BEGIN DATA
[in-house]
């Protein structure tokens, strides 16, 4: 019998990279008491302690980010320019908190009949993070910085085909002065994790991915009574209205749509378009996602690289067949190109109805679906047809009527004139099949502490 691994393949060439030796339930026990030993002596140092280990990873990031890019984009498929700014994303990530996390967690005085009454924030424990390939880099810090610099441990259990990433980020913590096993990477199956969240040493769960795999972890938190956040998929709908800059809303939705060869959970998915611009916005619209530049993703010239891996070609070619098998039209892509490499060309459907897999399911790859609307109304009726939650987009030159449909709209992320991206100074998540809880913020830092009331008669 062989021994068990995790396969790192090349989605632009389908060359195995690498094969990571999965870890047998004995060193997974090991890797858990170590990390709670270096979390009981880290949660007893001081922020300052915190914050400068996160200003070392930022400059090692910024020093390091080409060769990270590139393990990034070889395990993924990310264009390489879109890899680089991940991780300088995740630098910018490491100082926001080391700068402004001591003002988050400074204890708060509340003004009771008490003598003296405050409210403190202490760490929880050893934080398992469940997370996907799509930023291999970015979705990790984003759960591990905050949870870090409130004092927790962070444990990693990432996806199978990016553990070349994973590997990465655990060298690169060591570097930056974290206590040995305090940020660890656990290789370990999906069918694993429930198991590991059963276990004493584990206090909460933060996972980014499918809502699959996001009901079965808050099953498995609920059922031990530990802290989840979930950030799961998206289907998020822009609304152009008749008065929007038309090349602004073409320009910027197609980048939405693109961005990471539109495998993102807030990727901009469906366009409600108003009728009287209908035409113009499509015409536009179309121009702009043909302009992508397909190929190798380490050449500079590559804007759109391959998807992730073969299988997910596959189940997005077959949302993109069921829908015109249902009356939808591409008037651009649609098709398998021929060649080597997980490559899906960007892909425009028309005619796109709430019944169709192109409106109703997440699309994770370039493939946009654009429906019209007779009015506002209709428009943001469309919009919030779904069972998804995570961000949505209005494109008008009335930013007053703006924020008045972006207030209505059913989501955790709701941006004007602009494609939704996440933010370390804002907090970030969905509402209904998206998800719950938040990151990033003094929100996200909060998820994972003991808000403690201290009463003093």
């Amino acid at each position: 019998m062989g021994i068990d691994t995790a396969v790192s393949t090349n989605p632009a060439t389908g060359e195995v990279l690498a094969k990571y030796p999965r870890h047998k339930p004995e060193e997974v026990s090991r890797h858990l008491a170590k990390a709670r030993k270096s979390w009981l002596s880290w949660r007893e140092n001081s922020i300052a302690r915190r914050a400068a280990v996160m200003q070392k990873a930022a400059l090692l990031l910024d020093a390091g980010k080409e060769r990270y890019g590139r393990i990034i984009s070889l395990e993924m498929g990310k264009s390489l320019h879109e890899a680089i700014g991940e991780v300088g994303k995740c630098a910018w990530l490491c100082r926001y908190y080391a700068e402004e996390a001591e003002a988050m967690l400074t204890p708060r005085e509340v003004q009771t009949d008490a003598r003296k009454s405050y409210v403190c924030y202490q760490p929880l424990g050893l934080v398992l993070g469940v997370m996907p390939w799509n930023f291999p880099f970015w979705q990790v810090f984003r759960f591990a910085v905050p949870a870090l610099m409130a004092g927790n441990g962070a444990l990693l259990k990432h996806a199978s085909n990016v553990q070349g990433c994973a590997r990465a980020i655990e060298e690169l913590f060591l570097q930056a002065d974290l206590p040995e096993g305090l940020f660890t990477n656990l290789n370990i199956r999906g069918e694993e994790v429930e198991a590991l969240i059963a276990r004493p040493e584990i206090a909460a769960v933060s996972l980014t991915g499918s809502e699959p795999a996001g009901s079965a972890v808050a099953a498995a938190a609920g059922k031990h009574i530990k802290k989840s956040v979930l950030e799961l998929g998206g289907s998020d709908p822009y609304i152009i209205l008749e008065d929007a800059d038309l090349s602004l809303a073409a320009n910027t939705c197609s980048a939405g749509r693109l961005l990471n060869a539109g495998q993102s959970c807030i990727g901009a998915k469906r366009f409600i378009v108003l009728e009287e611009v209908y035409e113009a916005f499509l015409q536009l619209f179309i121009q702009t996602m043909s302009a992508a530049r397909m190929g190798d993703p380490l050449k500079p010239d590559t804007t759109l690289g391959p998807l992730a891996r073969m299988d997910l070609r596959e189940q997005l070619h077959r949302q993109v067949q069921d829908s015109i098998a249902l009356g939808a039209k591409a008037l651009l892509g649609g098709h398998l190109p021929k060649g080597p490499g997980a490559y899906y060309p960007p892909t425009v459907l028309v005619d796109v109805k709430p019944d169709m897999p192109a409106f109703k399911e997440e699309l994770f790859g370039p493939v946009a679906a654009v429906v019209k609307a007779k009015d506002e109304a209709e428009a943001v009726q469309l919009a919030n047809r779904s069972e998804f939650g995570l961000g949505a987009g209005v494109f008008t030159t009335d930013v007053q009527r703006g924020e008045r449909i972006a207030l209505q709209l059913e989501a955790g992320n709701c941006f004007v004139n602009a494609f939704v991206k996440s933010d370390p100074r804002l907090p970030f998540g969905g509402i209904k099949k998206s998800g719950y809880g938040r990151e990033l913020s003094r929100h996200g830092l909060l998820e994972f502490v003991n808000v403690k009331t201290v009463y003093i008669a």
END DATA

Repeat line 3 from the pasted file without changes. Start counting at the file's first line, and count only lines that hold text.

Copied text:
């Amino acid at each position: 019998m062989g021994i068990d691994t995790a396969v790192s393949t090349n989605p632009a060439t389908g060359e195995v990279l690498a094969k990571y030796p999965r870890h047998k339930p004995e060193e997974v026990s090991r890797h858990l008491a170590k990390a709670r030993k270096s979390w009981l002596s880290w949660r007893e140092n001081s922020i300052a302690r915190r914050a400068a280990v996160m200003q070392k990873a930022a400059l090692l990031l910024d020093a390091g980010k080409e060769r990270y890019g590139r393990i990034i984009s070889l395990e993924m498929g990310k264009s390489l320019h879109e890899a680089i700014g991940e991780v300088g994303k995740c630098a910018w990530l490491c100082r926001y908190y080391a700068e402004e996390a001591e003002a988050m967690l400074t204890p708060r005085e509340v003004q009771t009949d008490a003598r003296k009454s405050y409210v403190c924030y202490q760490p929880l424990g050893l934080v398992l993070g469940v997370m996907p390939w799509n930023f291999p880099f970015w979705q990790v810090f984003r759960f591990a910085v905050p949870a870090l610099m409130a004092g927790n441990g962070a444990l990693l259990k990432h996806a199978s085909n990016v553990q070349g990433c994973a590997r990465a980020i655990e060298e690169l913590f060591l570097q930056a002065d974290l206590p040995e096993g305090l940020f660890t990477n656990l290789n370990i199956r999906g069918e694993e994790v429930e198991a590991l969240i059963a276990r004493p040493e584990i206090a909460a769960v933060s996972l980014t991915g499918s809502e699959p795999a996001g009901s079965a972890v808050a099953a498995a938190a609920g059922k031990h009574i530990k802290k989840s956040v979930l950030e799961l998929g998206g289907s998020d709908p822009y609304i152009i209205l008749e008065d929007a800059d038309l090349s602004l809303a073409a320009n910027t939705c197609s980048a939405g749509r693109l961005l990471n060869a539109g495998q993102s959970c807030i990727g901009a998915k469906r366009f409600i378009v108003l009728e009287e611009v209908y035409e113009a916005f499509l015409q536009l619209f179309i121009q702009t996602m043909s302009a992508a530049r397909m190929g190798d993703p380490l050449k500079p010239d590559t804007t759109l690289g391959p998807l992730a891996r073969m299988d997910l070609r596959e189940q997005l070619h077959r949302q993109v067949q069921d829908s015109i098998a249902l009356g939808a039209k591409a008037l651009l892509g649609g098709h398998l190109p021929k060649g080597p490499g997980a490559y899906y060309p960007p892909t425009v459907l028309v005619d796109v109805k709430p019944d169709m897999p192109a409106f109703k399911e997440e699309l994770f790859g370039p493939v946009a679906a654009v429906v019209k609307a007779k009015d506002e109304a209709e428009a943001v009726q469309l919009a919030n047809r779904s069972e998804f939650g995570l961000g949505a987009g209005v494109f008008t030159t009335d930013v007053q009527r703006g924020e008045r449909i972006a207030l209505q709209l059913e989501a955790g992320n709701c941006f004007v004139n602009a494609f939704v991206k996440s933010d370390p100074r804002l907090p970030f998540g969905g509402i209904k099949k998206s998800g719950y809880g938040r990151e990033l913020s003094r929100h996200g830092l909060l998820e994972f502490v003991n808000v403690k009331t201290v009463y003093i008669a």